1. The New YorkerJill Lepore3/30/2015 min
    14 reads6 comments
    The New Yorker
    14 reads
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    • DellwoodBarker3 years ago

      Love this:

      Home can be anywhere. Human societies are so intricate that people have meaningful, intimate ties of all kinds, with all sorts of groups of other people, even across distances. You can feel at home with friends, or at work, or in a college dining hall, or at church, or in Yankee Stadium, or at your neighborhood bar.

    • sjwoo3 years ago

      Zoom; we all have found out by this point; is indeed a poor substitute for the real thing...

      • bill
        Top reader of all time
        3 years ago

        Agreed!! Not even close. It's like watching a TV show about Barcelona and then thinking you've been there. Or putting on a VR headset of a wilderness scene and believing you just went on a walk in the woods. No. You didn't.

        It peeves me that we use interchangeable language ("meet," "hang out") because it degrades the real thing. Real world eye contact, physical touch, exchanging the same air, the subtle sounds and smells of shared space - this is what makes a meet a meet, a hang a hang. Disembodied, flattened faces staring at black mirrors from hundreds of miles away - that's something else entirely. "Ghastly" is a good word to describe it. Because, well, ghosts.

        My favorite thing about real life meetings is that I can't see myself, so I can lose myself. I love having all of my senses tuned in to another person. What a pleasure.

    • Pegeen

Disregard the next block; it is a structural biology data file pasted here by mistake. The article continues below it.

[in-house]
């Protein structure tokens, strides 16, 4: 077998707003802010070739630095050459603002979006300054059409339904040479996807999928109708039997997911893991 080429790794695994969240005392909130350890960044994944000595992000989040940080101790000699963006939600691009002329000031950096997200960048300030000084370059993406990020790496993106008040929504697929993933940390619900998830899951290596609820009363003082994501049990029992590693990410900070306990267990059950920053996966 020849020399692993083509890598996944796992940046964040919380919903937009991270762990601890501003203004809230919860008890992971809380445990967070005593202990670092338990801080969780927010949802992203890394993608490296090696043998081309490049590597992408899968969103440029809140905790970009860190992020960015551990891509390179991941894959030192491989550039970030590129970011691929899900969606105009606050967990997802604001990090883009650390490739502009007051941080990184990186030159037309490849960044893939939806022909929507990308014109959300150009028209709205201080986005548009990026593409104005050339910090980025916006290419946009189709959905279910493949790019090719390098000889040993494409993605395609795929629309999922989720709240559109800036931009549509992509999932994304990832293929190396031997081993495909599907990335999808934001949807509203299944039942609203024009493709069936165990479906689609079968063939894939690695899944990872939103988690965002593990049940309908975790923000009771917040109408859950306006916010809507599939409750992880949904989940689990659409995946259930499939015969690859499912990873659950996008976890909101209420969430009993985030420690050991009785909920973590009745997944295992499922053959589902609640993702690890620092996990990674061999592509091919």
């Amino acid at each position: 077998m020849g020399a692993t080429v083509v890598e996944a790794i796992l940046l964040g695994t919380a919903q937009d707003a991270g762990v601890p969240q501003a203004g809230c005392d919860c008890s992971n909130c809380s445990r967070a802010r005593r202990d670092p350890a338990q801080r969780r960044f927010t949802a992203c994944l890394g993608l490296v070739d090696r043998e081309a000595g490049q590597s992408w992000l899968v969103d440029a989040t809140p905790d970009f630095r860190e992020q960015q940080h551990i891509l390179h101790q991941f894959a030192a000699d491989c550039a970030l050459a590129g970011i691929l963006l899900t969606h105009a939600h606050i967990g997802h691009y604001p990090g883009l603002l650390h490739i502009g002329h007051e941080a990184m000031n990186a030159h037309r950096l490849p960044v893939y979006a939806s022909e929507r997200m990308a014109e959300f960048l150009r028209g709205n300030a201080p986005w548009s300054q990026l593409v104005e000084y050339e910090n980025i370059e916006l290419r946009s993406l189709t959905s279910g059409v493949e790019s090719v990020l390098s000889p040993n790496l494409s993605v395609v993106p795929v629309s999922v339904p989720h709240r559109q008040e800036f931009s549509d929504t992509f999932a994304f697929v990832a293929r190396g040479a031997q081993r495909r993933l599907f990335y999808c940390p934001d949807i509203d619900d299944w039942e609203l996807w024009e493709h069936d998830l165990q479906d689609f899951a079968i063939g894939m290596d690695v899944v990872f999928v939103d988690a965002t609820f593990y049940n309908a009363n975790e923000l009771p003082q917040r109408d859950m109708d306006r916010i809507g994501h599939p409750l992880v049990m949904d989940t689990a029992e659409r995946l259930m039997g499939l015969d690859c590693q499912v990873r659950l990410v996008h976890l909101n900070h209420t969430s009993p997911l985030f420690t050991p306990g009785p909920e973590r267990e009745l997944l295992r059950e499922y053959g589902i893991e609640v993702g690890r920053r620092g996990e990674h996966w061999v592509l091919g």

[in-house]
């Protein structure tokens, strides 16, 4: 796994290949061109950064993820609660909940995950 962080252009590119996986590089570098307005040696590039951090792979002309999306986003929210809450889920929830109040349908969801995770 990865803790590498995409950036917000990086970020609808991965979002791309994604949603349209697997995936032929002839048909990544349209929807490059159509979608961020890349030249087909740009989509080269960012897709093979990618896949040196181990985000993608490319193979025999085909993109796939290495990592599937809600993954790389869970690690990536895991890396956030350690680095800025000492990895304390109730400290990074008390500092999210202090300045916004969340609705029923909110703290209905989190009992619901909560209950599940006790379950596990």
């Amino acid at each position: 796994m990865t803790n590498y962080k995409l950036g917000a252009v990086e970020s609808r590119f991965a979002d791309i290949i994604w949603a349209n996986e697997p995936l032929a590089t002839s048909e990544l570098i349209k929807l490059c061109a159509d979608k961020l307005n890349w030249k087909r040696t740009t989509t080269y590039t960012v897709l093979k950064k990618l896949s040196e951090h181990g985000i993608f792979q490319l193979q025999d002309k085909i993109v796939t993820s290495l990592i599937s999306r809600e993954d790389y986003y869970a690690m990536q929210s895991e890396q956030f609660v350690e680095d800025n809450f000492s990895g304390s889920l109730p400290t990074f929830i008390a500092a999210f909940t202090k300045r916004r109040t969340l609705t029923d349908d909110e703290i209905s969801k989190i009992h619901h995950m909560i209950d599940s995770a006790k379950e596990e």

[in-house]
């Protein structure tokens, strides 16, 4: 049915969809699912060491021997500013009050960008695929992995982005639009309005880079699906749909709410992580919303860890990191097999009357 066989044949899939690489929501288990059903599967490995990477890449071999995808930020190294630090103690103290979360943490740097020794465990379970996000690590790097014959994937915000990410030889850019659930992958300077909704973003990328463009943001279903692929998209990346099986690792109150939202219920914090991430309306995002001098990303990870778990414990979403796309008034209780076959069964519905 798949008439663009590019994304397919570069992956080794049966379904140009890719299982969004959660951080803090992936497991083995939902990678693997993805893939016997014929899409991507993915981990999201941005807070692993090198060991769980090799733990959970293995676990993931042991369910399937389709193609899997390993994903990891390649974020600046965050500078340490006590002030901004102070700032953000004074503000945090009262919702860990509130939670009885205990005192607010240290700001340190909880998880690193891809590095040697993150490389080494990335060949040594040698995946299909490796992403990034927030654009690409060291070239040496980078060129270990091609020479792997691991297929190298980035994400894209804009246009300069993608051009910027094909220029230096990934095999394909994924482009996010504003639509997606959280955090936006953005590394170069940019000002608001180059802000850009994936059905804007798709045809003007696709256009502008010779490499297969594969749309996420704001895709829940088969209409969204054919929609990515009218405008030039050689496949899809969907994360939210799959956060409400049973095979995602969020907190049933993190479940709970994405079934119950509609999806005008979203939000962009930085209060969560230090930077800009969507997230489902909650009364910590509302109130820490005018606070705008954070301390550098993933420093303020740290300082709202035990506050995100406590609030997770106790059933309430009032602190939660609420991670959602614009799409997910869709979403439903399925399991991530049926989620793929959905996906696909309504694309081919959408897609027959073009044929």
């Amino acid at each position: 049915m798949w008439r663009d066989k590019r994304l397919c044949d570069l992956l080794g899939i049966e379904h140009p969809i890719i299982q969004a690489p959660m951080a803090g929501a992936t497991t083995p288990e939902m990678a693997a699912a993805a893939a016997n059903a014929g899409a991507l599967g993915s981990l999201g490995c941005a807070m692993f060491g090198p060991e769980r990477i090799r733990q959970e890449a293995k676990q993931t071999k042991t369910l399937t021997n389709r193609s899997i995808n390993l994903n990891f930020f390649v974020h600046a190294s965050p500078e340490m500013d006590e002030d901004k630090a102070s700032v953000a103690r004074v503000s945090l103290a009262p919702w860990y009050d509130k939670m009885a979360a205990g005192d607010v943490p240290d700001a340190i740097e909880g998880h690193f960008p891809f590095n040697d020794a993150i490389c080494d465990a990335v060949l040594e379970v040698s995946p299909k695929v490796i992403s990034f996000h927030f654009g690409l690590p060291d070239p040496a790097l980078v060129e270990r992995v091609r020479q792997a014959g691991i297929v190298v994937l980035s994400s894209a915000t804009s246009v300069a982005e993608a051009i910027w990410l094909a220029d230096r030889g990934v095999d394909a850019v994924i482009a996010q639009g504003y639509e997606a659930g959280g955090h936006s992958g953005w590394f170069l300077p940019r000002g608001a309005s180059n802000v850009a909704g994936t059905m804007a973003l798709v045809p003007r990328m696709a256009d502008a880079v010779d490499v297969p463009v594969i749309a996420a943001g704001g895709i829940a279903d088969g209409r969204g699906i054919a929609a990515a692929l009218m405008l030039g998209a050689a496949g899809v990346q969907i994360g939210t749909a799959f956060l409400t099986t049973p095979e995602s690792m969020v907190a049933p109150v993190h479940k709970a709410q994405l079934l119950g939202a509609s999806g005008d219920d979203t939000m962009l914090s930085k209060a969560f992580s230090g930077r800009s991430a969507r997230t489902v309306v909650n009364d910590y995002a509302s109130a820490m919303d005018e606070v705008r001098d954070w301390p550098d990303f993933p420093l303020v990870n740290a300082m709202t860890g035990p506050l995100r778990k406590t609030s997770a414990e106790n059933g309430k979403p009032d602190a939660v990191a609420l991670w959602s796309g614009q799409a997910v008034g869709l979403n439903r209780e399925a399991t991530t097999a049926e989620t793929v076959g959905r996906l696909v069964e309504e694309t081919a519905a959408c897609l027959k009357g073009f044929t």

Top reader this weekReading streakScoutScribe
      3 years ago

      The opening of this article was heartbreaking concerning the primates in the zoo. I almost couldn’t continue. Zoo’s are another topic all together! Where I see this loneliness to really hit home in the human population is when you are older, single and in declining health. I have witnessed that the isolation of this does cause one to become frightened, self absorbed and not a fun person to be around.

      • jeff3 years ago

        Same thoughts about the chimpanzees! That was brutal.

    • Jessica3 years ago

      People who are not lonely are so terrified of loneliness that they shun the lonely, afraid that the condition might be contagious. And people who are lonely are themselves so horrified by what they are experiencing that they become secretive and self-obsessed—“it produces the sad conviction that nobody else has experienced or ever will sense what they are experiencing or have experienced,” Fromm-Reichmann wrote. One tragedy of loneliness is that lonely people can’t see that lots of people feel the same way they do.